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Taking Stock--Part II

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Time to continue our look at what we've learned so far about this team by detailing the progress of individual players.  We start today with the Big Three. 

Brandon Roy 

Major Stats:  22.7 ppg, 5.1 ast, 4.7 reb, 47.4% fg, 39.2% 3-pt, 82.9% ft, 6.7 fts/game, 2.59 ast/to ratio

That stat line says it all...almost anyway.  Brandon's rookie year excellence and All-Star sophomore seasons weren't flukes.  This guy is a legitimate star.  He's scoring star-level points, getting star-level free-throw attempts, shooting a star-level percentage, and filling in the rest of the boxscore nicely.  He's also been the linchpin of the team this year.  The Blazers have scored better, rebounded better, and kept better care of the ball when he's been on the court.  All of those areas are keys to Portland's success this year.  Despite the strong second unit this team languishes without him.

That's not to say Roy is the perfect player.  Until a rebound is called for, Portland's defense is better with him off the court.  There could be mitigating circumstances here, for instance his off-court minutes coming when the opposing second unit is playing, usually a weaker scoring bunch.  However Brandon is at least part of the Blazers' overall defensive weakness.  The least you can say is that it would help greatly to surround him with a couple solid defensive players, taking the pressure off of him to carry that end of the game as well.  The Blazers also average fewer assisted shots when Brandon plays than when he sits.  Part of this could be the Sergio effect.  (Assist freak, second unit, unusual statistical situation.)  But your eyes will tell you that Brandon is taking more responsibility for the offense this year and not just by taking more shots than he ever has.  He's handled the ball more.  His 2.59 assist-to-turnover ratio trails only Steve Blake on the team, but Brandon also controls the ball in a way Steve doesn't.  Your eyes should also tell you that the Blazers have needed that, though.  They've certainly prospered offensively and in the win-loss column.

Flaws and foibles aside, there's no doubt Brandon has answered most of the questions put before him.  His rookie season was a revelation.  His sophomore season was a graduation.  This year he goes for his Master's degree.  The challenge:  Is he fit to lead a winning team into the post-season?  So far he's passed with flying colors.  Barring injury (another question he has to answer) or a total collapse, he'll receive that advanced degree this year and be on his way to a Doctorate next season, ranking with the very best players in the league.  Let there be no doubt anymore.  This guy is not overrated.  He's a star, he's a winner, and he's for real.

What We Need to See in the Last 30 Games:  The finishing stretch to the playoffs is going to be difficult, more so since it is uncharted territory for this team.  It's going to be an extra challenge for Brandon because he's not only going to have to maintain his own game against increasing pressure, he's going to have to instill confidence in his teammates and make them better on the court.  This team has a ton of talent outside of Roy but it lacks direction and backbone.  Brandon is the only player who can provide those right now.  This playoff run is on him.  Welcome to the other side of stardom.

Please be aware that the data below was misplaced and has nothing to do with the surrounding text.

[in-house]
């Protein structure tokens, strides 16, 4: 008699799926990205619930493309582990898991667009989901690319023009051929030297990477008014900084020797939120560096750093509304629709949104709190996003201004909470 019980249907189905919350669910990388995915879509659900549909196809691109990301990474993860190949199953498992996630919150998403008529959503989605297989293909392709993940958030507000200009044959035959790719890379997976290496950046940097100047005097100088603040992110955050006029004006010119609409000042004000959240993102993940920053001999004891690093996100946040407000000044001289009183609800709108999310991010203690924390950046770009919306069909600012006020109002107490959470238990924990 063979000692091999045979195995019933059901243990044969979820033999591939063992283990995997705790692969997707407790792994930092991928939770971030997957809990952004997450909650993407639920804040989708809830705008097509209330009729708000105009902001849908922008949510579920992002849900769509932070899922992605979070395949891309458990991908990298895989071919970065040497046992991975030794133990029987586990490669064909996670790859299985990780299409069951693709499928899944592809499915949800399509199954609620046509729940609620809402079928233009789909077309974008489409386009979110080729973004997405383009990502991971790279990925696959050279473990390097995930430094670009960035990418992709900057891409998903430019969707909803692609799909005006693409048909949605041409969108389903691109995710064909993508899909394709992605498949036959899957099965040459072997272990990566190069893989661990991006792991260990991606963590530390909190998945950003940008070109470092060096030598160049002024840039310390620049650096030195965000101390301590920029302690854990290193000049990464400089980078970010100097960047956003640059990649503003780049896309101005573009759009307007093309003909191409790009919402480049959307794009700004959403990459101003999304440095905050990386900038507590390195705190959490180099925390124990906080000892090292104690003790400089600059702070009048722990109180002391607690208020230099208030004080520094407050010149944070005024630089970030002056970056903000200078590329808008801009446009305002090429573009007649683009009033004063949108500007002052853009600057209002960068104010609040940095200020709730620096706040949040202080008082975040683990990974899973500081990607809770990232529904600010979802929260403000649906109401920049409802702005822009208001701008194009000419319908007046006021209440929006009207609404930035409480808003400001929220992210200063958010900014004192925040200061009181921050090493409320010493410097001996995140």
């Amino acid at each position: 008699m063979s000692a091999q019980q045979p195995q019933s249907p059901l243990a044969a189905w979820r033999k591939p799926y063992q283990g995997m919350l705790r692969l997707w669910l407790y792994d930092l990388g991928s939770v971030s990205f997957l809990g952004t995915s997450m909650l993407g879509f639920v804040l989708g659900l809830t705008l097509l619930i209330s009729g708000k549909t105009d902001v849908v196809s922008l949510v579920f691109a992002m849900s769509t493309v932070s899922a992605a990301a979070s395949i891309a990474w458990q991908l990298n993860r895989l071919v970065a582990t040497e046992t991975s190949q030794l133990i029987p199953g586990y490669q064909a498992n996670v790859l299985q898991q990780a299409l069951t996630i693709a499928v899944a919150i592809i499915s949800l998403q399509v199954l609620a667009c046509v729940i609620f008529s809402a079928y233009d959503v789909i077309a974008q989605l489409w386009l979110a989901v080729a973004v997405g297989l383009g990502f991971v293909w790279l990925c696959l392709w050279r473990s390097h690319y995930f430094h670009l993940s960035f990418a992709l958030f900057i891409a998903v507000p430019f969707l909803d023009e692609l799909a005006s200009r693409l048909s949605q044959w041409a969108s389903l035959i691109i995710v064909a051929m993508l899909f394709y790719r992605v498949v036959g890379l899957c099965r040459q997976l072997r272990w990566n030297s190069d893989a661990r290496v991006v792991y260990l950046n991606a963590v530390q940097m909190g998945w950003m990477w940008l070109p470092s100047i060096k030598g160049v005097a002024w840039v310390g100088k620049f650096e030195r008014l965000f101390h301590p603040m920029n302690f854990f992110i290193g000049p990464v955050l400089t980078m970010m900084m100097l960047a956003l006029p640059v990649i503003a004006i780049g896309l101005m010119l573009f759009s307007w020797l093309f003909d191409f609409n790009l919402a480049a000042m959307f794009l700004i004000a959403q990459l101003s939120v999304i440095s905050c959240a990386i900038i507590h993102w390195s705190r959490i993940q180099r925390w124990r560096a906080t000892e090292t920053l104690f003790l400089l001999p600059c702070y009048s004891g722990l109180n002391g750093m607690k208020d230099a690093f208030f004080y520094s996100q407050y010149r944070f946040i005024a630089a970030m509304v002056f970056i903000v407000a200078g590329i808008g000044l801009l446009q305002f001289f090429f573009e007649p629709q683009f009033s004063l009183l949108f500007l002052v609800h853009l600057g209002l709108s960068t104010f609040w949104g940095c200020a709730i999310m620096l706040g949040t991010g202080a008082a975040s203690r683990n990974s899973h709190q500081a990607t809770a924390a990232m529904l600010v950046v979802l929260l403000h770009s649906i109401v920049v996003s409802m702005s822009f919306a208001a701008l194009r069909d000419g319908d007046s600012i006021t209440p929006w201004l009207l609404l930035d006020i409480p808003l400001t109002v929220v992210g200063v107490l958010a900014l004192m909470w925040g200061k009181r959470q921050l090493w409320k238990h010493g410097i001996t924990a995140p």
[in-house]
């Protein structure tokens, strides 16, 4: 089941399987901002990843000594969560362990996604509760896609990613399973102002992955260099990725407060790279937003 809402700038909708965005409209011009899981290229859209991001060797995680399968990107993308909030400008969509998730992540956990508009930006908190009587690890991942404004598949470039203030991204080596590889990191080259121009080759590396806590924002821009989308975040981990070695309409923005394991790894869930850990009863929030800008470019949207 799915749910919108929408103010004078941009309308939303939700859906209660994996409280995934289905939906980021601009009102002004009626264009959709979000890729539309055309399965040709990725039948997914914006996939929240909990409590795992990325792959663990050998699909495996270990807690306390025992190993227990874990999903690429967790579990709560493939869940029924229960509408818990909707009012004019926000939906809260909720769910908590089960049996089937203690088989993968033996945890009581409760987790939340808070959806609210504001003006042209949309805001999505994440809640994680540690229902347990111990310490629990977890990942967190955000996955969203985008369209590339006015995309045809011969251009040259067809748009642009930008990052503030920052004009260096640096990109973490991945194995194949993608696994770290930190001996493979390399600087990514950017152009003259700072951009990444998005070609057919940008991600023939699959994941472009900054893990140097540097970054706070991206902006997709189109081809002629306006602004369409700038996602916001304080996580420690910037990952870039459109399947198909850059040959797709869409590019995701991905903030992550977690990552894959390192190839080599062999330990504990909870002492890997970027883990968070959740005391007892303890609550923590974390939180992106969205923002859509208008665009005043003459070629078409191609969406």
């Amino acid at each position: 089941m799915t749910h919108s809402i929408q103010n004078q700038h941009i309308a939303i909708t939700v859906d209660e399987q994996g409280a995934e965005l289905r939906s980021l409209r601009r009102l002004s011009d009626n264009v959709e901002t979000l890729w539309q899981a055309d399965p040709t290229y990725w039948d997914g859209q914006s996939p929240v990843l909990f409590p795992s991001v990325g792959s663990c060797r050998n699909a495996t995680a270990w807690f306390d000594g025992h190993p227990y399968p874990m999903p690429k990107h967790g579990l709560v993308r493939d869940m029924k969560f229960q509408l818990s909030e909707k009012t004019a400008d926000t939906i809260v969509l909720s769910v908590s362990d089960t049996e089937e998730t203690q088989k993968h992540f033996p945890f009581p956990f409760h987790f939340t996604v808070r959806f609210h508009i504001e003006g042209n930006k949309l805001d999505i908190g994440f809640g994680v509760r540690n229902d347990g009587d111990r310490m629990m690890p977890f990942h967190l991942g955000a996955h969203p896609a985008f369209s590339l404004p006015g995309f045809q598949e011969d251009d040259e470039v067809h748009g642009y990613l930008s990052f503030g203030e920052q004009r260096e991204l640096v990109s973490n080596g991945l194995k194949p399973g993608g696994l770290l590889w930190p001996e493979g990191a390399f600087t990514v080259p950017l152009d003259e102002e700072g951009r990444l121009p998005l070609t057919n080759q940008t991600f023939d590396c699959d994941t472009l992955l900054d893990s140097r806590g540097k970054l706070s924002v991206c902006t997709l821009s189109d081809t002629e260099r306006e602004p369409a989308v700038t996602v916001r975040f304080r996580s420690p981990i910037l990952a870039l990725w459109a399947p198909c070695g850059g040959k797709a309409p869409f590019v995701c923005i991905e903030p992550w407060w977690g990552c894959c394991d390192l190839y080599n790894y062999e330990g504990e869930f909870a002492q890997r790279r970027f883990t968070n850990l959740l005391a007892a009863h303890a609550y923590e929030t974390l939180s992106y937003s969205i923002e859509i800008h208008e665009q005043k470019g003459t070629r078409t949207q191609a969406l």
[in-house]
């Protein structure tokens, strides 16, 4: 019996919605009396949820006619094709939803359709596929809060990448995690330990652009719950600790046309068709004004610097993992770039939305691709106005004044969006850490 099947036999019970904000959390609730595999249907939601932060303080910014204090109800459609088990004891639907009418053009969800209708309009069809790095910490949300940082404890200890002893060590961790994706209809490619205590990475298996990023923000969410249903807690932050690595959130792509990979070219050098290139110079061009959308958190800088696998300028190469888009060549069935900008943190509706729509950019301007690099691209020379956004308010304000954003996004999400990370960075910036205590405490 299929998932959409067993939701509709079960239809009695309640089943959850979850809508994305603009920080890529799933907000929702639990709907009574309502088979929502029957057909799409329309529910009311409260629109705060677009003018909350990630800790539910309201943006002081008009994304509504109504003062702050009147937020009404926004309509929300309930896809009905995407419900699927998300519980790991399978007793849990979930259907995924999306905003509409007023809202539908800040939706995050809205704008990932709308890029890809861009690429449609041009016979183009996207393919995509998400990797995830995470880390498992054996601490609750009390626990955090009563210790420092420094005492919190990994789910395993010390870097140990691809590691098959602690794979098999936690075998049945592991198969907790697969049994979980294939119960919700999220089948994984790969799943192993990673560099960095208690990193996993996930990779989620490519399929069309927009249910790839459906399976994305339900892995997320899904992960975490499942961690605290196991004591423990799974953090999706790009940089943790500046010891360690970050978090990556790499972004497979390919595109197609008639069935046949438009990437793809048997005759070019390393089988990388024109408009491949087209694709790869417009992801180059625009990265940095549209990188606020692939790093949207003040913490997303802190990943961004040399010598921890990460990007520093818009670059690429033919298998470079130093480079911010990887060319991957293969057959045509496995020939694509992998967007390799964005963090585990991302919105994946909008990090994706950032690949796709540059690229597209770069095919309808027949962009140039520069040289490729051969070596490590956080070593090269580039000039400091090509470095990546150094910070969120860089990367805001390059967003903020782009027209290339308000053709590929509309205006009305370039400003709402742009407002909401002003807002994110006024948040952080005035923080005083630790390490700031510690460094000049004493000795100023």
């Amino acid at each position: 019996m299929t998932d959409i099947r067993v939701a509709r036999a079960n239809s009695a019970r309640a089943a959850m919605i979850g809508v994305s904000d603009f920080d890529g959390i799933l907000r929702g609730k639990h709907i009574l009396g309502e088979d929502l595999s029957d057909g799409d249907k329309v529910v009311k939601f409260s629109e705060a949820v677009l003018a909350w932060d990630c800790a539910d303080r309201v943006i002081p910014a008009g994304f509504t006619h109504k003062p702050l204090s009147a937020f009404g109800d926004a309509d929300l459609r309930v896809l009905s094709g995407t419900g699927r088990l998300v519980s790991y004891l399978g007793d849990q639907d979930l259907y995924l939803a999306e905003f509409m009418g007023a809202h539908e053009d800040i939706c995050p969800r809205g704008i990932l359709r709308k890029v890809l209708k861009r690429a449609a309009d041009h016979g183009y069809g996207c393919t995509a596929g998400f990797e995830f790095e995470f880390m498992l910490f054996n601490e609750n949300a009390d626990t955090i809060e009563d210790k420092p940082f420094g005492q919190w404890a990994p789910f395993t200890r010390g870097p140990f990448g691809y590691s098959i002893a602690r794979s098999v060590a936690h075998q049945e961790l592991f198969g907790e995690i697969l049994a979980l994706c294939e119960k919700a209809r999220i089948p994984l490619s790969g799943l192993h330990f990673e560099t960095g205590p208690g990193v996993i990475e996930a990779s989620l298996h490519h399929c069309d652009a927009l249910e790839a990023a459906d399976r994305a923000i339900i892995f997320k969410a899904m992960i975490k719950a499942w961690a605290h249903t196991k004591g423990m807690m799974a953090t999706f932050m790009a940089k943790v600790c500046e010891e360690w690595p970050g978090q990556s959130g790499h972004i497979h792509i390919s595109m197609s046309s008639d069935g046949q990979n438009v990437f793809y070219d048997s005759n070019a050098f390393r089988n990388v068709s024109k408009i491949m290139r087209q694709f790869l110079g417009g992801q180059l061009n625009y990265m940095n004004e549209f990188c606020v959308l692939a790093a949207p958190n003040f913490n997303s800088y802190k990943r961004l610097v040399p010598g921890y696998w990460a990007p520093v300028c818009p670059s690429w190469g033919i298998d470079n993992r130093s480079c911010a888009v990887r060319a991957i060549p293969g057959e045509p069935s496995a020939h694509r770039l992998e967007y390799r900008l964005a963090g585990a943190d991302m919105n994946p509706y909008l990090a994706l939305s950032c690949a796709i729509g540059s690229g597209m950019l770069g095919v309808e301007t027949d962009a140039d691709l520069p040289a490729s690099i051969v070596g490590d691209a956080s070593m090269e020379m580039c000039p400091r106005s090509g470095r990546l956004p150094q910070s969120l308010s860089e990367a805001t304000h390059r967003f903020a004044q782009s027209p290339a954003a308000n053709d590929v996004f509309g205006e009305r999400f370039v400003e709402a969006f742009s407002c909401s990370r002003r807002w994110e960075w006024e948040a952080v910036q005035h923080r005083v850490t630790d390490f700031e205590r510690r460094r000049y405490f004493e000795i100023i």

Lamarcus Aldridge

Major Stats:  17.6 ppg, 6.8 reb, 2.8 off. reb, 48.9% fg

In many ways the questions surrounding Lamarcus Aldridge this year were the same as those surrounding Roy.  Is he a star?  Will his game continue evolving?  Can he carve out a role on this increasingly crowded roster?  Lamarcus has spent his first two years in the league as an accompaniment piece to Brandon in people's minds if not on the court.  Can he shine in his own right and prove just as invaluable to the team as his draft-mate?

There's little doubt that Lamarcus is positioned as one of the best young small power forwards in the league.  While he's not scoring at Brandon's rate he's not directing the offense either.  His steady scoring and high field goal percentages are more remarkable this year than they were last because the power forward offense has changed with Greg Oden coming onboard and Lamarcus' game has become increasingly perimeter-oriented.  70% of his shots are jumpers.  More than 90% of his shots come with half or more of the shot clock expired.  Without inside or quick-hitting (i.e. open and unguarded) shots it's a miracle he's shooting as well as he is.

Lamarcus is one of two decent, proven big-man defenders the Blazers have.  He's shown himself apt at jumping out and recovering on screens.  As a power forward in the modern era he has to play against potent opponents most nights and he's not an easy night for them.

Lamarcus is also our best big-man finisher on the break, though he doesn't get to show this aspect of his game much.

The basic criticisms of Lamarcus' game are three.  First, he doesn't get the ball inside enough.  He should be able to drive or spin past defenders.  He too often settles for turn-around fade-aways...not what you want to see out of your 6'11" guy even in the new NBA.  Second, he doesn't rebound enough.  Third, his production seems to have flat-lined this year.  He's averaging the same amount of points and fewer of almost everything else though technically he's getting a tiny bit more playing time.  Lamarcus is supposed to be the Blazer with the best combination of ceiling and potential to meet it.  A no-growth season seems to betray that assessment.